The national minimum wage will be lower than it was in 2004 after inflation is taken into account - even after it increases later this year, according to a report from a think tank.
The Resolution Foundation said October's 11p an hour rise to £6.19 was the third successive below inflation increase.
The report, written by Professor Alan Manning of the London School of Economics, said that while recent caution on increases was justified, the impact of the minimum wage had now "stalled".
The value of the statutory rate had "flatlined" to just over 50% of median earnings, compared with 60% in other countries including France.
James Plunkett, senior analyst at the Resolution Foundation, said the minimum wage's benefits were "beyond doubt."
"It has boosted wages for some of the poorest paid people in the country and helped to make sure work pays, without causing job losses.
"The question now is what role it can play in the future to raise living standards even further."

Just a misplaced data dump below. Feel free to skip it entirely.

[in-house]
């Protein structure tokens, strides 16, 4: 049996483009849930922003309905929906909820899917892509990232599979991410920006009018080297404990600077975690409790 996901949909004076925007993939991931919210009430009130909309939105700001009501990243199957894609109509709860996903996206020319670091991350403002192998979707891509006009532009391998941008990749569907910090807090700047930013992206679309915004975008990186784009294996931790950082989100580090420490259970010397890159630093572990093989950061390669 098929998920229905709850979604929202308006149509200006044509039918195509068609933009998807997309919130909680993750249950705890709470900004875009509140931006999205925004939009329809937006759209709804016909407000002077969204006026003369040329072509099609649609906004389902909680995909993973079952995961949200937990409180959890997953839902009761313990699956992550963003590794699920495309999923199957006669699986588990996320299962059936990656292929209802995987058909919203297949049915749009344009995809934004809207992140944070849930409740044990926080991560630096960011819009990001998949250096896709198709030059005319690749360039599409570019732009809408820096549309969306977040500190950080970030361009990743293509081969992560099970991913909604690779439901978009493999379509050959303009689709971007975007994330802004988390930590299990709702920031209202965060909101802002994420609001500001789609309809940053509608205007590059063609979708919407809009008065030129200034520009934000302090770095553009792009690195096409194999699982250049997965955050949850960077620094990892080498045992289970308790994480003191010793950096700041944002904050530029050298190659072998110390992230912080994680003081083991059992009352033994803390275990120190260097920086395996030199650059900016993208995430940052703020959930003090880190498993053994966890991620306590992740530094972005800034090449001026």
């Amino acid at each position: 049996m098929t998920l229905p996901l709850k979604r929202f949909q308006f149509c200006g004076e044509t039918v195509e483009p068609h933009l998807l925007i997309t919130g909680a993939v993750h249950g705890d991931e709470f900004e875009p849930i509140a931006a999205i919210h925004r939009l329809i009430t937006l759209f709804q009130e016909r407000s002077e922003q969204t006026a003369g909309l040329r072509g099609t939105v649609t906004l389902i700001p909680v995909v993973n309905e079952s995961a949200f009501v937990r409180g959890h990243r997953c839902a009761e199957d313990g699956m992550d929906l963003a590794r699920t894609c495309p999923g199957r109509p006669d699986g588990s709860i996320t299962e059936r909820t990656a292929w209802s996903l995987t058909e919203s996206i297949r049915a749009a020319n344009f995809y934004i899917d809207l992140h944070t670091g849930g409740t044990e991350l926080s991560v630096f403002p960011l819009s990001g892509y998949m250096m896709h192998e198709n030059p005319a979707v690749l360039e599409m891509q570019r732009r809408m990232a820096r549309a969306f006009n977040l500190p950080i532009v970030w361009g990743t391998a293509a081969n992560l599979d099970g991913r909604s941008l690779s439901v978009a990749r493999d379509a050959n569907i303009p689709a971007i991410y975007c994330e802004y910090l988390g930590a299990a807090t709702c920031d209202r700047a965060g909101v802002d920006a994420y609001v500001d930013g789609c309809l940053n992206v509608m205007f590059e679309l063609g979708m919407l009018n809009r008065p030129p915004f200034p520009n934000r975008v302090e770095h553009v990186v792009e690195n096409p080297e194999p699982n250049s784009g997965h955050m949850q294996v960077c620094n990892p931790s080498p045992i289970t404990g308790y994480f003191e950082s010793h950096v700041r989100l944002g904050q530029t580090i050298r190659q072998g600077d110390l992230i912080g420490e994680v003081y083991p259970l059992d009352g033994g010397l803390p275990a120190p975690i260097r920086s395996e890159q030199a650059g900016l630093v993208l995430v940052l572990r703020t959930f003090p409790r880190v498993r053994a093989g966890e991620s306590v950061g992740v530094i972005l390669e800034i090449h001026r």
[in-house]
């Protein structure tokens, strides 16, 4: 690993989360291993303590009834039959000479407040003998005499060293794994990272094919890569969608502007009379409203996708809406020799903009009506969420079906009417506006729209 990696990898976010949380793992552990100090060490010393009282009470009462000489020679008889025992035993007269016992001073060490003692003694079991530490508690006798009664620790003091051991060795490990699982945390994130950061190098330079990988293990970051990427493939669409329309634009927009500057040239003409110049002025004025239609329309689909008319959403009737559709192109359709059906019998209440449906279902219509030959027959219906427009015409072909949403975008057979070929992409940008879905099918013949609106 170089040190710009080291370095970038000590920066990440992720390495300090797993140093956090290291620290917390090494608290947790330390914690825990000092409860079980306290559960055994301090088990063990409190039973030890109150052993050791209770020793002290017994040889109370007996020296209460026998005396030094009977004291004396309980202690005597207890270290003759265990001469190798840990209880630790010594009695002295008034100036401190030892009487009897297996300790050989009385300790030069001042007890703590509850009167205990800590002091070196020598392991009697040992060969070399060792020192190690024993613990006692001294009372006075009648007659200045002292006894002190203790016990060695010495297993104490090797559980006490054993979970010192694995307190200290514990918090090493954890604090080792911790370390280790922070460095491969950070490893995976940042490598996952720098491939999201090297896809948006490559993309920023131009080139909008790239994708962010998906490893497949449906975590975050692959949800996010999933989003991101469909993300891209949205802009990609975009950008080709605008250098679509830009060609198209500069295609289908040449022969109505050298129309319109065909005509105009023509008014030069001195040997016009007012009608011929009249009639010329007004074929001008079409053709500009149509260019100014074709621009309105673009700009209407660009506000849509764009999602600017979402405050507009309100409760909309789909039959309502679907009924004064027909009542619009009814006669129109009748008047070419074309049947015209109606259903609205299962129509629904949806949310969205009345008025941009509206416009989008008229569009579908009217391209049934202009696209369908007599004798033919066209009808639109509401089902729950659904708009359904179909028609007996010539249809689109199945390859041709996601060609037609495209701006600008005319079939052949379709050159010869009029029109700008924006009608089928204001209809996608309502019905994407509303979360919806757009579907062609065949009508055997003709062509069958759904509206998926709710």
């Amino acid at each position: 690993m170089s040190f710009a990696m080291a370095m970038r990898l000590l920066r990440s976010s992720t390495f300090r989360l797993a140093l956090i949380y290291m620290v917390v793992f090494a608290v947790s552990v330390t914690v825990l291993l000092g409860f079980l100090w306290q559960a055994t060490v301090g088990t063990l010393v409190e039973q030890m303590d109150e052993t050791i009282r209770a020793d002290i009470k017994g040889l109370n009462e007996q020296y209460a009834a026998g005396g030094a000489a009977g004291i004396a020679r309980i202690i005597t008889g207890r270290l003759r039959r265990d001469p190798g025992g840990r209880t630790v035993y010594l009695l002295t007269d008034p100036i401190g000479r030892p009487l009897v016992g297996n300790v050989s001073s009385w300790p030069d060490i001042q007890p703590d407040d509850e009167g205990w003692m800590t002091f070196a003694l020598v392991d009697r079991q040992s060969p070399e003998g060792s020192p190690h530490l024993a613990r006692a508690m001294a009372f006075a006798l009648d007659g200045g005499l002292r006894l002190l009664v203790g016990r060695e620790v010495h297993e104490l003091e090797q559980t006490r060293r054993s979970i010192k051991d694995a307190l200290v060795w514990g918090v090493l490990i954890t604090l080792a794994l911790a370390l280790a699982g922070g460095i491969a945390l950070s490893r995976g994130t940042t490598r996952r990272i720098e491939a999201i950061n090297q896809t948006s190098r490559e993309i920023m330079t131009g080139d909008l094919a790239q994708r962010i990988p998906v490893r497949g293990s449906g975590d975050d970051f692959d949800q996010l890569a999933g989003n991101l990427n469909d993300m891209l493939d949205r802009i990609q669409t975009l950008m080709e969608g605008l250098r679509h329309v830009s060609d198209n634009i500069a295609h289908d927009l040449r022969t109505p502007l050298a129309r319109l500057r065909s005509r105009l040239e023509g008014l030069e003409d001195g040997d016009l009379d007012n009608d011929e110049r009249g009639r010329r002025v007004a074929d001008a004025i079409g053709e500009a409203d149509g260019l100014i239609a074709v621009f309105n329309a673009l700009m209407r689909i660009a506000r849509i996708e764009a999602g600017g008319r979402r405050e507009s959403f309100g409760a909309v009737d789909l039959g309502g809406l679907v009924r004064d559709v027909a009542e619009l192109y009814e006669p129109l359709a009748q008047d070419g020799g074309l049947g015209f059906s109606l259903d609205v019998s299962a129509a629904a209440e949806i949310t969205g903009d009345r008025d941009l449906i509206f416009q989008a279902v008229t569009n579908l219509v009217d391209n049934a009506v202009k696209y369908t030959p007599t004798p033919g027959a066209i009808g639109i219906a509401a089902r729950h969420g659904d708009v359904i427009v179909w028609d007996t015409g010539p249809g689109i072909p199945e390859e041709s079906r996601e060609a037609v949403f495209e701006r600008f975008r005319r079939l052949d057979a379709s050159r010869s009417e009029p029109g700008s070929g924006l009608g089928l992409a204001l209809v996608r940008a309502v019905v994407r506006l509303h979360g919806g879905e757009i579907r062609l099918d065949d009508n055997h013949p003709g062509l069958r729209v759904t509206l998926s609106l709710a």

Professor Manning said the minimum wage had been a "victim of its own success."
"Given the scale of the challenge now facing living standards, it might be time to think about more radical options for reform.
"For example, we could consider introducing a higher minimum wage for workers aged over 30 who are more likely to have families to support, or for London and the South East.
"We could also do more to show that big companies in some sectors could afford to pay more than the legal minimum."
A Business Department spokesman said: "It is important that we have a national minimum wage that provides the necessary protection for the lowest paid workers, while at the same time not pricing people out of the labour market.
"The rates are recommended to government each year by the independent Low Pay Commission who base their analysis on extensive evidence and a thorough consultation process."